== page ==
Every August NFL coaches say they’ve seen what players can do in practice. Now they want to see them in exhibitions. They want to see them work against opponents, under the lights and in front of fans.
By those standards, Carolina cornerback Josh Norman is a star.
Who led the Panthers in tackles in their 20-18 loss to Buffalo Friday at Bank of America Stadium?
Norman did. He had six.
Who led the Panthers in interceptions Friday?
Josh Norman did. He had one.
And it was impressive.
The Bills have a first down at the Carolina’s 34.
Quarterback Jeff Tuel, who completed his first two passes for 17 yards, looks for Marcus Easley over the middle and in the end zone.
He finds nothing but Norman.
Norman, 6-feet, 195 pounds and 24 years old, beautifully anticipates Easley’s route. He slips between the receiver and the end zone and makes the interception three yards beyond the goal line for a touchback.
He does this every summer. In four exhibitions last season Norman intercepted four passes, took one back for a touchdown and averaged 35.3 yards a return.
If there was an Exhibition Game Hall of Fame, Norman would be in it. And, yes, I would put the Exhibition Hall in Canton, same as the Pro Football Hall of Fame.
To avoid confusion, however, I would not put the Exhibition Hall in Canton, Ohio. There are more than 20 other Cantons in the U.S., and one of them is 13 miles west of Asheville.
Formerly called Buford, Vinson and Pigeon Ford, Canton, N.C., is, according to the 2010 census, the second biggest town in all of Haywood County with a population of 4,227. Some of the 4,227 must like the NFL. I put the Exhibition Hall in Canton, N.C., and I put Norman in it.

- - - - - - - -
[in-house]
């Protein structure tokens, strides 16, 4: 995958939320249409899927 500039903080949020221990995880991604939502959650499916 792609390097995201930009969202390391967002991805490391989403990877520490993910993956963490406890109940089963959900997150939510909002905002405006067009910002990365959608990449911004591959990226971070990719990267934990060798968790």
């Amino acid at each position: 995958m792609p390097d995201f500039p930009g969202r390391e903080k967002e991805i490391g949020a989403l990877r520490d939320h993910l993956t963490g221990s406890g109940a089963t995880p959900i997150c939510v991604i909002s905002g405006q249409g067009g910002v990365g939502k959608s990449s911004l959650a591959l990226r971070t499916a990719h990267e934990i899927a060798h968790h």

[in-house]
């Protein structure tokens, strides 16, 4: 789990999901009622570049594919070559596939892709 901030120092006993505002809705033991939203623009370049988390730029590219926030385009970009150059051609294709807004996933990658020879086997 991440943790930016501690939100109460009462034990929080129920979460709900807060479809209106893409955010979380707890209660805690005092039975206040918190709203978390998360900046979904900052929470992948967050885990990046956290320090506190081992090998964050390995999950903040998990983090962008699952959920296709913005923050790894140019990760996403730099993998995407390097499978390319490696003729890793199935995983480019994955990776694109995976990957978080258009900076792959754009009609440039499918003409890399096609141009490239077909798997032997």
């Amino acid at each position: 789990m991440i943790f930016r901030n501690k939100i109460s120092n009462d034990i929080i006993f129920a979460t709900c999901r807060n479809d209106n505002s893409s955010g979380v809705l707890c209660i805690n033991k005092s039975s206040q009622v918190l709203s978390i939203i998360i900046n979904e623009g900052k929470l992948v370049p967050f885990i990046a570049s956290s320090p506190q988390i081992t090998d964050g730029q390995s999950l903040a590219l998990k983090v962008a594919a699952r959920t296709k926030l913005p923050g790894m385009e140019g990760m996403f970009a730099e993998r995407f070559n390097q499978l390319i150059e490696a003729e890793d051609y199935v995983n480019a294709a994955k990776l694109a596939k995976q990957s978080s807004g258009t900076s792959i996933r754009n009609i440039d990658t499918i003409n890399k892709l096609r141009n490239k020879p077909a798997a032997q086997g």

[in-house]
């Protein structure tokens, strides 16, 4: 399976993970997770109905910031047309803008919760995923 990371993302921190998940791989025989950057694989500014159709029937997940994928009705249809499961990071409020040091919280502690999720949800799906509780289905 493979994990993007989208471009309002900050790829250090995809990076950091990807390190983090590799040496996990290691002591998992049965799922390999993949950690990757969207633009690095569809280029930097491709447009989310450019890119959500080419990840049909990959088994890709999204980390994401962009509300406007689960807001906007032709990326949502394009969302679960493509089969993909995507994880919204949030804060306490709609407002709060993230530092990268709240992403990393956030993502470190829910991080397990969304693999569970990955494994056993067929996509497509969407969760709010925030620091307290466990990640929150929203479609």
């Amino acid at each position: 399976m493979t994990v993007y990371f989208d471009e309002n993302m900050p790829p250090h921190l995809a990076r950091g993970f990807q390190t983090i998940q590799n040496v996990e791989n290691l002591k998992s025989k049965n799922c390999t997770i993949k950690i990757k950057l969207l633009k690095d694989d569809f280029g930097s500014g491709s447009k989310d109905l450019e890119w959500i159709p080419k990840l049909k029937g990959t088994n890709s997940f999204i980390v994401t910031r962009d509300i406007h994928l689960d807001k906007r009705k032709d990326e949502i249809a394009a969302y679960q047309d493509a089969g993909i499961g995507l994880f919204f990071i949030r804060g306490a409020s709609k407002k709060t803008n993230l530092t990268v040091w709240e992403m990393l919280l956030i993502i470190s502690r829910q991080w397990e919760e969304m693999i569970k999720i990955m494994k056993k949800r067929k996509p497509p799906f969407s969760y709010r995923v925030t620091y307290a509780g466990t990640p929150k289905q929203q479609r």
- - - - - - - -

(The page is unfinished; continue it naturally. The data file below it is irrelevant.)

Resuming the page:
Skip the induction. He needs no introduction. We’ve seen what he can do.
Norman is from Greenwood, S.C., the town that gave us Wichita State basketball coach Gregg Marshall and Chicago Bears’ receiver Armanti Edwards.
Norman was a big star at a small school, Coastal Carolina, the college that spawned fullback Mike Tolbert.
This is Norman’s third season with the Panthers. He was going to be good, you could tell. He started 12 games as a rookie. Of course, he made mistakes. But he often made up for them. He even intercepted a pass.
But in 2013, Norman was diminished. He played in seven games and didn’t start any. He lost credibility and playing time after the Sept. 15 game against Buffalo.
With two seconds remaining and the Bills on the Carolina 2, cornerback D.J. Moore signaled Norman to switch. Norman didn’t. Receiver Stevie Johnson cruised into the left corner of the end zone and caught the pass that crushed the Panthers and won the game.
Yet isn’t every cornerback occasionally torched? In an interview in Spartanburg last week Norman talked about how strongly he believed in himself. He talked so passionately and so sincerely that by the time he finished some of the writers and broadcasters around him also wanted to believe.
Carolina’s roster of cornerbacks includes Antoine Cason, Melvin White, Charles Godfrey, Josh Thomas and rookie Bene’ Benwikere.
A fifth-round pick (the same round in which Norman was selected) out of San Jose State, Benwikere makes you notice. If a cornerback flies through the air to knock the ball away from a receiver in training camp, it’s often him.
We see what Benwikere can do. We have yet to see what he can’t. That’s the advantage of being new.
Against Buffalo last season we saw what Norman couldn’t do.
On Friday night, we saw what he could. In exhibitions last season we saw what he could.
Norman has the size, the drive and the talent.
Although he dominates August, I doubt he cares about a bust in Canton, N.C.
He wants to avoid being a bust in September.